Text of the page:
This Is Why Weed Makes You Cough So Much

Photographed by Rachel Cabitt.
Anyone who’s ever smoked marijuana has no doubt had the experience of violently coughing after taking a hit. But why does this only happen at some times and not others? And when you cough after a toke, does it really make you higher, as stoner-legend has it? We’ve got the facts for you.
Why Does Weed Make You Cough?
The most obvious reason is that your lungs just aren’t designed to breathe in smoke. Smoke of any kind — including marijuana smoke — consists of microscopic stable, liquid particles. These particles irritate the lungs and make it harder for your body to breathe. As a result, your brain signals your lungs to start coughing to expel these foreign objects so that normal breathing can be restored.
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However, this effect can be tempered with experience. Your lungs are incredibly adaptive, and they can be "trained" to cough less (or not at all, if you’re a seasoned smoker). That’s why your first time smoking cannabis almost certainly involved a lot of coughing — and why, for many, that effect lessens over time.
Can't Take The Heat
Heat also plays a significant role in making you cough after taking a hit. Smoking gets you high because the intense heat "activates" the the psychoactive chemical in the plant (THC). This activation allows the THC to quickly get into your bloodstream so that you feel the effects.
A byproduct of this intense heat is lung irritation. Your lungs and their sensitive tissues are easily irritated by the hot smoke, which causes you to cough. That’s why using a water pipe, such as a bong, is so effective at reducing coughing: The water cools down the smoke before it enters your lungs. Putting ice cubes in your bong can make that effect even stronger.
Also, any smoker knows that if you take a rip too big for you, then you’ll start coughing. The more lung capacity you have, the more smoke your lungs can hold. Like a balloon, your lungs can only hold so much. If you over-fill a balloon, it pops. Your lungs, on the other hand, are forced to expel the smoke in another way: coughing. That’s why getting too confident with your hit size can lead to a coughing fit.
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Lastly, the quality of your product has a significant effect on how likely it is to make you cough. An unfortunate reality is that less-than-reputable cannabis is often grown with pesticides and other additives, in addition to any dust or mildew that may have found its way into your stash. These things in and of themselves are irritating to your lungs, and exposing yourself to them will increase your risk of coughing.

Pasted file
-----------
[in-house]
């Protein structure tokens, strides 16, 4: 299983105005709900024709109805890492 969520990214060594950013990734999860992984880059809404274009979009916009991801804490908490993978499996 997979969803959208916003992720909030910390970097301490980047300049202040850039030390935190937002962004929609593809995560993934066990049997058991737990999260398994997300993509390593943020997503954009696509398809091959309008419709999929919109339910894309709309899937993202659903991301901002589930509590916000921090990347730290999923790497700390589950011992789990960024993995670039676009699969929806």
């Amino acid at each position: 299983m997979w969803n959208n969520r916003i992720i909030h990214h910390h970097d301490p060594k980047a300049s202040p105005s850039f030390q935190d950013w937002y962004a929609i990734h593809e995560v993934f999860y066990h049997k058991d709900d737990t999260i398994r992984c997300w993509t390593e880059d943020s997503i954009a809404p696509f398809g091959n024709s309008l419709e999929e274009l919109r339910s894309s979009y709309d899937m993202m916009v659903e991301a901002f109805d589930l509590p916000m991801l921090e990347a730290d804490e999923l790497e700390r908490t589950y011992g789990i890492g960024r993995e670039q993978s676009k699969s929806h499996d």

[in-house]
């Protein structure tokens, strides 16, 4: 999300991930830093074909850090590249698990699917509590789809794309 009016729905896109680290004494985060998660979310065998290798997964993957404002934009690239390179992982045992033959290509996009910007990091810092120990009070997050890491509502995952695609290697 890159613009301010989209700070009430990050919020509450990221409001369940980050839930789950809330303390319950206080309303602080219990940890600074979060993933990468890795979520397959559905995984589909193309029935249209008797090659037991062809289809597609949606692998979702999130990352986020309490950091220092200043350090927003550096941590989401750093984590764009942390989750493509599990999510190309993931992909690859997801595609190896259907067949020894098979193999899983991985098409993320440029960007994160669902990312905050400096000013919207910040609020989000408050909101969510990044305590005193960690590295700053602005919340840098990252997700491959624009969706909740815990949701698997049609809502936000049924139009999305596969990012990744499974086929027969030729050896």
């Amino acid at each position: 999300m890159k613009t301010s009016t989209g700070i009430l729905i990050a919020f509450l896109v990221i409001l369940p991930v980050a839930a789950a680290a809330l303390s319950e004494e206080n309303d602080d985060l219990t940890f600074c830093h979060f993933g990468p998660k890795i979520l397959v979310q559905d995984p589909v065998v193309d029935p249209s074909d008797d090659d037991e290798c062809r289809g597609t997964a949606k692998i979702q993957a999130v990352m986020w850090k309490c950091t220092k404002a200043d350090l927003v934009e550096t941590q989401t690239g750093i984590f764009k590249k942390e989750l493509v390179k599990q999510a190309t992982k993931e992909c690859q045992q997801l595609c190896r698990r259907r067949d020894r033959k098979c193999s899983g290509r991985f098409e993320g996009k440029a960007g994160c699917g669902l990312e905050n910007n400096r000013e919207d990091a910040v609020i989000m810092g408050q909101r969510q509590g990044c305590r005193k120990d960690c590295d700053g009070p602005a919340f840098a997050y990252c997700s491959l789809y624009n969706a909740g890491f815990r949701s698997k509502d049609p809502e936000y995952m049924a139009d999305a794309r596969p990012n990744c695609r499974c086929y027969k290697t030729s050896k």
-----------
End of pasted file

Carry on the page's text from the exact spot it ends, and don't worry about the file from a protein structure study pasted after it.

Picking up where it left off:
But if you’re looking to get blasted, do you actually want to be coughing?
Does Coughing Make You Higher?
This question may be as old as the plant itself. Many stoners claim that if you cough from smoking, you’ll get higher than if you don’t. The prevailing theory is that coughing expands the lungs, which results in more surface area being exposed to the smoke.
But in reality, the lungs are expanding due to a forceful inhalation of air followed immediately by a cough. That's letting out all the smoke in your lungs. Since it’s the smoke that gets you high, and coughing quickly rids you of the smoke, it follows that coughing wouldn’t make you more high at all.
The reason it may seem that way is that just before you coughed, you probably took in more smoke than your lungs could hold. So even though you coughed the smoke back out, taking such a massive hit would still result in getting somewhat intoxicated. In short, taking a huge hit is what causes both the coughing and the feeling of being extra high, rather than the coughing bringing about a sense of being extra high in and of itself.
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Basically, the best way to maximize your intake would be to take as big of a hit as your body will allow without causing you to cough.
A version of this article originally appeared on Green Rush Daily.
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(Refinery29 in no way encourages illegal activity and would like to remind its readers that marijuana usage continues to be an offense under Federal Law, regardless of state marijuana laws. To learn more, click here.)
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